In October 2017, my wife was diagnosed with hereditary cancer caused by a BRCA2 mutation. On June 26, 2021, my wife died in my arms from the cancer. It was a journey through the deepest, darkest corners of hell for her, for me as her caregiver and for our adult daughter. Hopes and dreams were wiped out. Hereditary cancer changed everything.  Many stories and illustrations on this blog speak of the awfulness of cancer and grief, how it all could have been prevented, and my efforts to prevent others from suffering the same fate.

I still have the dream of an artist retreat. But now it includes the hope of making it available to cancer patients and their caregivers. And my creative imagination is still there, but not as strong. Also gone is much of the whimsy that was so much a part of my art for so long. Ripped away by the untimely death of my beloved wife, co-adventurer, and muse.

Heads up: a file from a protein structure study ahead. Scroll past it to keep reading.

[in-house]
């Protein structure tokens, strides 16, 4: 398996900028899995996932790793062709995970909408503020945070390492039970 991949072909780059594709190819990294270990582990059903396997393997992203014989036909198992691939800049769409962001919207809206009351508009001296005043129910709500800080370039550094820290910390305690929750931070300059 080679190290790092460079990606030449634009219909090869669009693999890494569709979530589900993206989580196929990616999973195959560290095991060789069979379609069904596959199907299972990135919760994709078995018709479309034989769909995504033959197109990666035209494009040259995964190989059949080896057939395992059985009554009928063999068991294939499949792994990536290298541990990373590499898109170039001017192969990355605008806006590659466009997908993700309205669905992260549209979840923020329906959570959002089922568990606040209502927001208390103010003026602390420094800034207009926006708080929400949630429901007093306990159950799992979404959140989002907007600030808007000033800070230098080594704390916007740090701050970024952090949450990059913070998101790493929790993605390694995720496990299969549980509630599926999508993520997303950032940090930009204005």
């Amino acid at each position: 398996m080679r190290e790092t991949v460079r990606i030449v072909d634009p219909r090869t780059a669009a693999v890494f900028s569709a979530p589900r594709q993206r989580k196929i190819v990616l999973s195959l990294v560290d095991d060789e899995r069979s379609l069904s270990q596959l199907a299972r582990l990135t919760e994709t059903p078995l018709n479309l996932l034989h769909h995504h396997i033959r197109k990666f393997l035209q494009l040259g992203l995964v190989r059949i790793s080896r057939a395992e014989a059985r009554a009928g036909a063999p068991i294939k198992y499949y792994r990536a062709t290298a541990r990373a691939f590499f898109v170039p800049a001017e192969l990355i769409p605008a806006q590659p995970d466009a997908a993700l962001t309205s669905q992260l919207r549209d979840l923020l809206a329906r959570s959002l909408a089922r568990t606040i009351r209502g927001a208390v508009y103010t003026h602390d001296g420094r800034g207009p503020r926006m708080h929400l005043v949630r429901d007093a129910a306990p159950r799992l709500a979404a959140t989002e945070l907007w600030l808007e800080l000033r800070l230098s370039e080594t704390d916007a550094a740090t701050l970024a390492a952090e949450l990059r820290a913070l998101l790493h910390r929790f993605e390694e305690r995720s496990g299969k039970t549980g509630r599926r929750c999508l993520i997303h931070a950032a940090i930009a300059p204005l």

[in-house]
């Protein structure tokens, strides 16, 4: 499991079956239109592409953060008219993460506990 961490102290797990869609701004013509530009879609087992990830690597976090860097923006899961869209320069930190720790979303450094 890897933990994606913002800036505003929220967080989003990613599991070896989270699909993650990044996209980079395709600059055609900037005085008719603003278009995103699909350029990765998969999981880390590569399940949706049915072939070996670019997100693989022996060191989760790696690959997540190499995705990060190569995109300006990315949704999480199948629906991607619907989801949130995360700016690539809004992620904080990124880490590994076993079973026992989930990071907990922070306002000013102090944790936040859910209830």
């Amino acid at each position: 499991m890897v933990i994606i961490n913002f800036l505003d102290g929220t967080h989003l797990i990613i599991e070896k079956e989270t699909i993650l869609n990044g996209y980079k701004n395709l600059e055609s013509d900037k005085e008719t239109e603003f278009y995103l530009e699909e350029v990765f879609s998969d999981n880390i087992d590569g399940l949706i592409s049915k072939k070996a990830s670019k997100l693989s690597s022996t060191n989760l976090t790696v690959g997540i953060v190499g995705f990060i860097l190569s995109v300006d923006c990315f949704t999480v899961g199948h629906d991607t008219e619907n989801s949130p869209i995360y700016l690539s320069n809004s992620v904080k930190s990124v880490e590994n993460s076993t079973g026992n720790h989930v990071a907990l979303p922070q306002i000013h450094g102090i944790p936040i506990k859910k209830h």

I hate cancer.


SCBWI Connects to Keep Students Learning

(Please note: This content was created during the COVID crisis. The SCBWI no longer hosts the pages.) To help keep students learning, the Society of Children's Book Writers and Illustrators has reached out to published members for remote learning resources you can use in virtual classrooms, for home-schooled students, or yourself! 

The SCBWI, of which I'm a longtime member, has created a directory that has hundreds of resources by published and listed (PAL) authors and illustrators that includes activities, art lessons, audiobooks and ebooks, bilingual resources, online book readings, emotional and mental well being projects, podcasts, teaching guides, and virtual visits and workshops. 

By the way, I have a page in the "Art Lessons" section call "Coloring Pages Featuring Plants and Animals of the Sonoran Desert and Colorado Plateau." It features images to color as well as and facts about southwestern flora and fauna. I will be adding a new page every Wednesday for as long as needed.

Here is the direct link to my page: